Redux: Bye-bye CSI?
Back in August of this year we wrote a blog post titled ‘Bye-bye CSI?’ after the reports on dirty forensic labs were published. Now some new research challenges our assumptions that there really is a “CSI Effect”. (The “CSI Effect” refers to a belief that popular television shows focusing on forensic evidence—such as the CSI frasnchise—result in jurors requiring a definitive level of scientific evidence from prosecutors)
The “CSI Effect” has been talked about for years and and widely presumed to be true. A standard voir dire query has been to learn about television shows jurors watch. We even blog about it. But a soon to be published study (summarized here) conducted on a narrow sample of Michigan jurors brings the CSI Effect into question.
The same Michigan researchers wrote a paper in 2006 (upon which their new study is an expansion). In truth, this appears to be research that doesn’t make that much of a difference. What these authors said in 2006 is there is a ‘tech effect’ independent of television viewing habits.
According to the researchers, a rabid CSI viewer has an equal expectation of prosecutors and defense attorneys. Asking about television shows still has merit for other reasons, but if this research is to be accepted, the impact of forensic television shows is not the reason. Overall, the standard of scientific sufficiency for either side of a case has definitely been raised (especially in cases where the evidence is largely circumstantial). In 2006, the authors concluded the following:
- “Juror expectations of and demands for scientific evidence are the result of broader changes in popular culture related to advancements in both technology and information distribution.”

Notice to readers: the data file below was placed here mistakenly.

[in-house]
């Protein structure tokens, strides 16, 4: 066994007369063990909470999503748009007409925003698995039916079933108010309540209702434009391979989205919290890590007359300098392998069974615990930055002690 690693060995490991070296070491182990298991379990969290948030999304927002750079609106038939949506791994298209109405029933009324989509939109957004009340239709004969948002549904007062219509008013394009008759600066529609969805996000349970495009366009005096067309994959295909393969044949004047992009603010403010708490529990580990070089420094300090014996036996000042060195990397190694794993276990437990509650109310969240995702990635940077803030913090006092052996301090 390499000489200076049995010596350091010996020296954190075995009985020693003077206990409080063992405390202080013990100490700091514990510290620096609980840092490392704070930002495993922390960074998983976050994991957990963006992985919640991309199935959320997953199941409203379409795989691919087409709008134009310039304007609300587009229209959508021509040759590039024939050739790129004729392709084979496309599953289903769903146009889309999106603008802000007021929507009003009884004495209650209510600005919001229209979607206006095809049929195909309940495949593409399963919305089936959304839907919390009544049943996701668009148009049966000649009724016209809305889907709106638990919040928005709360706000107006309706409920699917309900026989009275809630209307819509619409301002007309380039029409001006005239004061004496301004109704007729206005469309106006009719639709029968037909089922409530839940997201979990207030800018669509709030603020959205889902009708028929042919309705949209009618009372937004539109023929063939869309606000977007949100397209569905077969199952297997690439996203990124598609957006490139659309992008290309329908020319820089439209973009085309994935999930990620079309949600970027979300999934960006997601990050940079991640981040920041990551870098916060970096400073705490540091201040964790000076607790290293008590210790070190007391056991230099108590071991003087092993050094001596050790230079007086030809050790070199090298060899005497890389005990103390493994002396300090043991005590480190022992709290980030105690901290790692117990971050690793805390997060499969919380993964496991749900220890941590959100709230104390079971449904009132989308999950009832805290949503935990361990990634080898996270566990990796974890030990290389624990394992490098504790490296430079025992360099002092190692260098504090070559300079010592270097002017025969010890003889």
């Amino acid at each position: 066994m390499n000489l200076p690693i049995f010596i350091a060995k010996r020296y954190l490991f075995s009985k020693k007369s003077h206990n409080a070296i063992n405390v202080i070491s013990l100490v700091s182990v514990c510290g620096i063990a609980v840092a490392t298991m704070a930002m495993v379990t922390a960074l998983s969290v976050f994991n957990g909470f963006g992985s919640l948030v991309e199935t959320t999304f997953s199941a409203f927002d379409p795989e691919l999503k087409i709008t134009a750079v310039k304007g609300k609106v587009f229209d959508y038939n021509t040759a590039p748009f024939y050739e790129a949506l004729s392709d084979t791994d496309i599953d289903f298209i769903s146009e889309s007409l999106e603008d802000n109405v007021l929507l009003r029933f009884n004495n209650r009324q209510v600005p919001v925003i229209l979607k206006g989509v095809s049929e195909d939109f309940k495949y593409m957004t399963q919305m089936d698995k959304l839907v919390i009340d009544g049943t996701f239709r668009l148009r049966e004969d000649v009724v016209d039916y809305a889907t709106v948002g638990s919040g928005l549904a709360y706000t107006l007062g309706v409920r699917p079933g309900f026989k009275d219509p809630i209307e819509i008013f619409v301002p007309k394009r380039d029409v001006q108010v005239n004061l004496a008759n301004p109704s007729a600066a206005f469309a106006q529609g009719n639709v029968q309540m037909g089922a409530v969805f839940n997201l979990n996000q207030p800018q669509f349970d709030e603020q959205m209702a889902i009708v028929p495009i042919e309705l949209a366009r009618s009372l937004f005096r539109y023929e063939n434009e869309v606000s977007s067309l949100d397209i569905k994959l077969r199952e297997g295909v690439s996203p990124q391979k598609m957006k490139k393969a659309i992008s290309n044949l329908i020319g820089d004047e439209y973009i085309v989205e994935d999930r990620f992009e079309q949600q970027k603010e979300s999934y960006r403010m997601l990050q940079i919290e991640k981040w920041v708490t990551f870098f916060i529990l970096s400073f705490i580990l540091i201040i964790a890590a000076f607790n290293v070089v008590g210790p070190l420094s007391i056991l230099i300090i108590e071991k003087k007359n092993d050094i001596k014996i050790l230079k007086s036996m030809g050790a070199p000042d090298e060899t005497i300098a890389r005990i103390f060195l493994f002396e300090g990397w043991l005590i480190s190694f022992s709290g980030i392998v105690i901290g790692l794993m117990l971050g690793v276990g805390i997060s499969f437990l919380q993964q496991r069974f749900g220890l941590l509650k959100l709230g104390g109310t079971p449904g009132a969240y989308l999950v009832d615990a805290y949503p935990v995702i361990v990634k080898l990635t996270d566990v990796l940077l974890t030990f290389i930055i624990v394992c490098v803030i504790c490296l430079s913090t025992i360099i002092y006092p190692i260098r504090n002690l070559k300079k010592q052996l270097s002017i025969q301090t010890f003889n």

- “Those broad and pervasive changes in technology lead jurors to expect that the prosecutor will obtain and present the scientific evidence that technology has made possible.”
- “These increased expectations and demands of jurors therefore could be more accurately referred to as the ‘tech effect.’”
The authors go on to say the justice system needs to adapt to jurors increased awareness of forensic evidence gathering procedures and be prepared to invest more money into forensic evidence collection and analysis. In the meantime, litigators need to become better explainers of just why that data isn’t available in their specific cases.
While we’ll watch for the publication of the updated article, we think it boils down to an increase in juror sophistication, wariness, and sense of justice. Jurors are questioning authority more these days. They want proof. They take their obligations very seriously and don’t want to make mistakes. Your role as a litigator is to reassure them that your position is meritorious. What can you do to give them the certainty they seek?
Hon. Donald E. Shelton, Young S. Kim, and Gregg Barak (2006). A Study of Juror Expectations and Demands Concerning Scientific Evidence: Does the “CSI Effect” Exist? Vanderbilt Journal of Entertainment and Technology Law, 9(331).